From a South African perspective.
Imagine each division in ZS will have a dedicated RTS (RaDAR Traffic station) for the four hour duration of a RaDAR Challenge. Let’s say HF only, 40m. A moving RaDAR station will call on a dedicated RTS frequency,
say for ZS1 7.085 MHz, “ZS1RTS ZS6BNE RaDAR Traffic”. No answer,
switch to 7.090 for ZS5. “ZS5RTS ZS6BNE RaDAR Traffic”.
ZS5 RTS station will reply, “ZS6BNE ZS5RTS Send”.
“ZS5RTS ZS6BNE Name Echo Delta Delta India Echo Grid Kilo Golf Three Four Alpha Charlie One Niner Foxtrot India”.
“ZS6BNE ZS5RTS Confirm grid Kilo Golf Three Four Alpha Charlie One Niner Foxtrot India”
If all OK, “ZS6BNE” (To sign out). In this case there is no two way exchange as the fixed RTS station operators and Grids are known. Once the moving RaDAR operator has five successful QSO’s he / she can move for redeployment elsewhere. There can however be a dedicated watering hole frequency for R2R (RaDAR to RaDAR) QSO’s if there is such a chance of a successful TWO way exchange between RaDAR operators. The first QSO having five bonus points. A QSO with a fixed RTS station counts as one point. …….. and so on.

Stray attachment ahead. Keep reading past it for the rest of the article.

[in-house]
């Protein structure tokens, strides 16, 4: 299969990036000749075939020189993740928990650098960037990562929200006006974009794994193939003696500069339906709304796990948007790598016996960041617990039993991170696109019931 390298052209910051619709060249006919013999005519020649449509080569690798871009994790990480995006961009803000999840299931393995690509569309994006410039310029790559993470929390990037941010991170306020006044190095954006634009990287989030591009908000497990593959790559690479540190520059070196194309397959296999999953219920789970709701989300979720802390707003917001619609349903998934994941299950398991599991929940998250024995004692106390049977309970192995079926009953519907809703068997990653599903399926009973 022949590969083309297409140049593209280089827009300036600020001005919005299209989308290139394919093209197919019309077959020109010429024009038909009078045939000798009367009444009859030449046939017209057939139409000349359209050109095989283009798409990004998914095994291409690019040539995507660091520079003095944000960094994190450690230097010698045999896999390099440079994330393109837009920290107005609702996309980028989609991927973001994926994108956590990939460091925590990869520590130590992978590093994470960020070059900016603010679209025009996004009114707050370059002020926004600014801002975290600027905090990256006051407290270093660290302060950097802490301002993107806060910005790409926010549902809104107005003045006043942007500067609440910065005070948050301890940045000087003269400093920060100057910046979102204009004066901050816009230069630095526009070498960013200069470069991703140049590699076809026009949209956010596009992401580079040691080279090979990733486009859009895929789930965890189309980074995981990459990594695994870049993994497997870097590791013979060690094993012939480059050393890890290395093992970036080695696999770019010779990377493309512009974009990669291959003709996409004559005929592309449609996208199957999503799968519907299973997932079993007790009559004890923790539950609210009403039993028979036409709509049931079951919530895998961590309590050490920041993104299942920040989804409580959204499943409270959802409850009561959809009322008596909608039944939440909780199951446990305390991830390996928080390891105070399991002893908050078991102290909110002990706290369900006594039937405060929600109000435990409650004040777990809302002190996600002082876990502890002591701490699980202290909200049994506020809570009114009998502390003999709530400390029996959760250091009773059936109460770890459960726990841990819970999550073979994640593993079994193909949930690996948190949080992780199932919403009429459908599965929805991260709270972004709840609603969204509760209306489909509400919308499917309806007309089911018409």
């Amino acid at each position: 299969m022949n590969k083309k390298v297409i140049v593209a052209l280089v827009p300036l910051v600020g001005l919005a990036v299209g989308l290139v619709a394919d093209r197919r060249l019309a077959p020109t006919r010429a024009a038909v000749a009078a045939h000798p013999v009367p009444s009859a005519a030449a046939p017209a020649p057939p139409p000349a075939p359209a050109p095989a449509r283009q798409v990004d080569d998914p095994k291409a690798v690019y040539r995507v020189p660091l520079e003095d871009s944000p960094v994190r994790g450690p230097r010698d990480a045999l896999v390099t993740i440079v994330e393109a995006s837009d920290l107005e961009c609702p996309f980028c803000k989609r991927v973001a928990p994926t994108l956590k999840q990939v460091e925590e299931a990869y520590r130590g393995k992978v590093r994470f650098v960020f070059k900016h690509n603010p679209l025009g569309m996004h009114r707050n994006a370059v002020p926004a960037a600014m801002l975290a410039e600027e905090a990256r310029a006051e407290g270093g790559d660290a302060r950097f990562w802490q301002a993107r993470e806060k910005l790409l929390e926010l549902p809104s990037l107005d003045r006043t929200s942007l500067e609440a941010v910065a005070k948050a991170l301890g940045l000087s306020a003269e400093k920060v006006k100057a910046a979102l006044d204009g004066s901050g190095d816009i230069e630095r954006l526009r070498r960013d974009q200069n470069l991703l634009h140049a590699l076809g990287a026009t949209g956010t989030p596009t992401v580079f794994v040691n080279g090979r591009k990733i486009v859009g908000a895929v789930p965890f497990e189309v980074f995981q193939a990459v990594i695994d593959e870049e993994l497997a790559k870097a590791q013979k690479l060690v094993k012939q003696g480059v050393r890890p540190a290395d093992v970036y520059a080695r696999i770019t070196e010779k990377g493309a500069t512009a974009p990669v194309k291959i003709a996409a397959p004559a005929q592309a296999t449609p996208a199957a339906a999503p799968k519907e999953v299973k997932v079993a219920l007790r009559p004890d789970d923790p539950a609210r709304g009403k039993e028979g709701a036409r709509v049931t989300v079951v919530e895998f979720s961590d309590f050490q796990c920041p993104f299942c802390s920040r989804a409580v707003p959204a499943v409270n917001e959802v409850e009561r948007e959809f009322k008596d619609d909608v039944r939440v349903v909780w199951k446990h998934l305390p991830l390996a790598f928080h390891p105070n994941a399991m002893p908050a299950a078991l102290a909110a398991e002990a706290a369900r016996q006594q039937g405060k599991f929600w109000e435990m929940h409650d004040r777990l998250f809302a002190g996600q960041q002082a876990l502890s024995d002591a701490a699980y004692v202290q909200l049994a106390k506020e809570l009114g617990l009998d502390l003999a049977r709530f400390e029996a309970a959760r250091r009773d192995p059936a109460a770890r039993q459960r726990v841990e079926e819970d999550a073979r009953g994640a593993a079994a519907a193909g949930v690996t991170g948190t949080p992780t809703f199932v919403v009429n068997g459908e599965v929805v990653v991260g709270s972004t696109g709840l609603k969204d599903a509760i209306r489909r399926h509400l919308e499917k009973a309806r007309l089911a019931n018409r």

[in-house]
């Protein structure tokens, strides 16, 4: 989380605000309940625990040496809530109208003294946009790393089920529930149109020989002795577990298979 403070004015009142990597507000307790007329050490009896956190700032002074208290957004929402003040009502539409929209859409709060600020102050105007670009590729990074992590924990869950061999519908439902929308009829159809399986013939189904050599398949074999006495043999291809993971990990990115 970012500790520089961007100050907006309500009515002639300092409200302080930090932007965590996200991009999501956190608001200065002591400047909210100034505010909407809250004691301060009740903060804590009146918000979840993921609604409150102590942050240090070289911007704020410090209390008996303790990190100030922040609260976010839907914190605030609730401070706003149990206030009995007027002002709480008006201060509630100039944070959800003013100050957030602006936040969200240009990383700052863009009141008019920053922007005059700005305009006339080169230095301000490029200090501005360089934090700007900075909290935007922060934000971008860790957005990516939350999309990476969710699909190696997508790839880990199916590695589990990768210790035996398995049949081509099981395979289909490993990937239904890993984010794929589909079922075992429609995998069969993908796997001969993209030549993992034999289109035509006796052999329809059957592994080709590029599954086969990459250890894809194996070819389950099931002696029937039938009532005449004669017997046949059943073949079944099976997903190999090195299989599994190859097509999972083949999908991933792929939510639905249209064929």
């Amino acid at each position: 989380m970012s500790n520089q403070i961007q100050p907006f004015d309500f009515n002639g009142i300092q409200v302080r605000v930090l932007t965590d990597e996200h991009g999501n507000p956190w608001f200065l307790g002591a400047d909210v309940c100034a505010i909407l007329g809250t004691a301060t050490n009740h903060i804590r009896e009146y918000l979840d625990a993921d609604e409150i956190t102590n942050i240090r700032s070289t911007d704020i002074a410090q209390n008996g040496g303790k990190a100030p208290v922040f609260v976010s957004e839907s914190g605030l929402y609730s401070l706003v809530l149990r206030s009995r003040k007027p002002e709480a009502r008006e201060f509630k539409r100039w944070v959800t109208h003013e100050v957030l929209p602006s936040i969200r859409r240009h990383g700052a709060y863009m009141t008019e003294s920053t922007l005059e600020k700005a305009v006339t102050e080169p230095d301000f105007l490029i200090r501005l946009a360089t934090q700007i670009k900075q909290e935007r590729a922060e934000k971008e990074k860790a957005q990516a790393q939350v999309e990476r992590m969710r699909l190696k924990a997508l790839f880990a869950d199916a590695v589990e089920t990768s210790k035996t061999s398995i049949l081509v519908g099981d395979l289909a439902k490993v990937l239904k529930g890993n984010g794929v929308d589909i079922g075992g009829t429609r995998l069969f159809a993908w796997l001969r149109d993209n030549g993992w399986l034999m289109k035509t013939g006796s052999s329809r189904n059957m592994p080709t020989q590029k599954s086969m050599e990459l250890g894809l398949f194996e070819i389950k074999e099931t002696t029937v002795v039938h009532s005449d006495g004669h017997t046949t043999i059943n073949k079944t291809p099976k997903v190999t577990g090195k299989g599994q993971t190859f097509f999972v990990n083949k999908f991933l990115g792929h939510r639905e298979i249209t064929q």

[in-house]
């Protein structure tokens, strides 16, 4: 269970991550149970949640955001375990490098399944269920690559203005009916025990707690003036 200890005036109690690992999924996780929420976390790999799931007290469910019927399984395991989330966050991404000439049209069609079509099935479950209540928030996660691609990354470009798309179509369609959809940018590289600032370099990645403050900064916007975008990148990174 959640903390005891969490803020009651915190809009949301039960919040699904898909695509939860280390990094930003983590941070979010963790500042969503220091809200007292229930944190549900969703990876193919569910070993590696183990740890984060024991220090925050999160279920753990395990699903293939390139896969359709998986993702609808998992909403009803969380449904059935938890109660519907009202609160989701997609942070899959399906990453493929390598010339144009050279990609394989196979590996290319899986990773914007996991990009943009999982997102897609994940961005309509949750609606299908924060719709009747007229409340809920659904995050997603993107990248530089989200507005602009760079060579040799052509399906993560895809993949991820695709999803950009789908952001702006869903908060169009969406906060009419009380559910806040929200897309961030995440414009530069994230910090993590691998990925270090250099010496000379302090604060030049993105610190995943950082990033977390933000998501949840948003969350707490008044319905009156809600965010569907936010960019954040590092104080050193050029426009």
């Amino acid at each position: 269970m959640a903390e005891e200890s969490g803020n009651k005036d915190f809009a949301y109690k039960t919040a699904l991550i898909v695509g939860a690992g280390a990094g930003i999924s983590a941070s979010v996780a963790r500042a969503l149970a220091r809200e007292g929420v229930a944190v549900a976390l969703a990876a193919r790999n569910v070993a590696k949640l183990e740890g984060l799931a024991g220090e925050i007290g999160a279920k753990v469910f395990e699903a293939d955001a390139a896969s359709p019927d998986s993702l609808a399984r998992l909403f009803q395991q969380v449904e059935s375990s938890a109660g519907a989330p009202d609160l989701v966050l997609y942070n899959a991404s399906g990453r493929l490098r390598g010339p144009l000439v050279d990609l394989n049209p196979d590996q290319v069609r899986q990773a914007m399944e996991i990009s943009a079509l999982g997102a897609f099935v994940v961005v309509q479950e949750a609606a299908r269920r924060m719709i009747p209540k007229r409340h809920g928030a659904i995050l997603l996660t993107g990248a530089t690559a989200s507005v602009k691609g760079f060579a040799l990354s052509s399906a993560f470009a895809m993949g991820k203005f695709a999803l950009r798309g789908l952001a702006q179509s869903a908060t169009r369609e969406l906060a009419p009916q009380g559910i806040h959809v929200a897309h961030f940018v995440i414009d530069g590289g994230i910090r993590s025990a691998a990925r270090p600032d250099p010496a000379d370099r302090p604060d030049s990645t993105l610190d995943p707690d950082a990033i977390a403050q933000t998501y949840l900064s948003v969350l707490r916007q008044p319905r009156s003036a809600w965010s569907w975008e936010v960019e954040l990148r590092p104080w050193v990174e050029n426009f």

Imagine country wide about forty hams taking part in the RADIO SPORT of RaDAR. Each chooses his own method vs distance of transport but he / she is free to change the method of transport at any time during the challenge – walk, bicycle, canoe, quad, SUV. They each have their individual routes planned, their tactic. Propagation will have minimal effect with the RTS stations distributed amongst each province / division. At the end of the four hour challenge period the logs are submitted to a website where the results are computed online giving the results. Prizes could be a year’s free SARL membership for the top contender etc. Naturally each contender has his / her own individual plan. Like Sid last weekend could have walked 1km faster than he could drive 6 km in his vehicle after the SOTA activation. Walking in that case could have been a better choice.
I was thinking it would be a little tough but really if out of the five QSO’s , one was incorrect then that whole deployment section of 5 contacts become NULL because only four out of the five could be counted ….. It actually makes sense to be that strict because in RaDAR, accuracy is worth more than a high QSO count. In my example way above where the RTS station confirms the grid it is quite important that he does that both stations do a final check for accuracy before continuing …..
Something to think about and any country in the world could take part in a similar way, anytime!
73 de Eddie ZS6BNE